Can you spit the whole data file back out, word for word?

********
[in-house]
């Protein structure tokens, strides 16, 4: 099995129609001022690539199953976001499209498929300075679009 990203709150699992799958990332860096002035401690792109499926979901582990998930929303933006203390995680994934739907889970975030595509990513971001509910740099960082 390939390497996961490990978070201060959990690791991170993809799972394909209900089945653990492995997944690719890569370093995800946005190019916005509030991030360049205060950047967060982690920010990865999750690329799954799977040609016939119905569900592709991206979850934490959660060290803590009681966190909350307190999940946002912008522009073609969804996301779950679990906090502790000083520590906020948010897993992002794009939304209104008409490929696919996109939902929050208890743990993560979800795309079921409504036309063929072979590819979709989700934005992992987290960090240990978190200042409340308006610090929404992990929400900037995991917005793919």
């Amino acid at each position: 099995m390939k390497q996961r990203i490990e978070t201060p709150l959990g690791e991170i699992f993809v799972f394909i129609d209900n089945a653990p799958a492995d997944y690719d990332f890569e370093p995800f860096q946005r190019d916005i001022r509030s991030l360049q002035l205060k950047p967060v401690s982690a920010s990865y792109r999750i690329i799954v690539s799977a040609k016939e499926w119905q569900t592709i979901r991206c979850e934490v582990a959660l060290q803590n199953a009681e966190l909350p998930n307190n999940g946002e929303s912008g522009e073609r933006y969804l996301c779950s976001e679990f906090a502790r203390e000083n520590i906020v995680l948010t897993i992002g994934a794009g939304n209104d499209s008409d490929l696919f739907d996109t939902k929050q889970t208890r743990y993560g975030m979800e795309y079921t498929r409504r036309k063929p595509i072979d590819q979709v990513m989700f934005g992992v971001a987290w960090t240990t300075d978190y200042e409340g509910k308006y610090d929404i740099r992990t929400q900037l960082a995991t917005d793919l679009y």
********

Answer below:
[in-house]
């Protein structure tokens, strides 16, 4: 099995129609001022690539199953976001499209498929300075679009 990203709150699992799958990332860096002035401690792109499926979901582990998930929303933006203390995680994934739907889970975030595509990513971001509910740099960082 390939390497996961490990978070201060959990690791991170993809799972394909209900089945653990492995997944690719890569370093995800946005190019916005509030991030360049205060950047967060982690920010990865999750690329799954799977040609016939119905569900592709991206979850934490959660060290803590009681966190909350307190999940946002912008522009073609969804996301779950679990906090502790000083520590906020948010897993992002794009939304209104008409490929696919996109939902929050208890743990993560979800795309079921409504036309063929072979590819979709989700934005992992987290960090240990978190200042409340308006610090929404992990929400900037995991917005793919």
């Amino acid at each position: 099995m390939k390497q996961r990203i490990e978070t201060p709150l959990g690791e991170i699992f993809v799972f394909i129609d209900n089945a653990p799958a492995d997944y690719d990332f890569e370093p995800f860096q946005r190019d916005i001022r509030s991030l360049q002035l205060k950047p967060v401690s982690a920010s990865y792109r999750i690329i799954v690539s799977a040609k016939e499926w119905q569900t592709i979901r991206c979850e934490v582990a959660l060290q803590n199953a009681e966190l909350p998930n307190n999940g946002e929303s912008g522009e073609r933006y969804l996301c779950s976001e679990f906090a502790r203390e000083n520590i906020v995680l948010t897993i992002g994934a794009g939304n209104d499209s008409d490929l696919f739907d996109t939902k929050q889970t208890r743990y993560g975030m979800e795309y079921t498929r409504r036309k063929p595509i072979d590819q979709v990513m989700f934005g992992v971001a987290w960090t240990t300075d978190y200042e409340g509910k308006y610090d929404i740099r992990t929400q900037l960082a995991t917005d793919l679009y």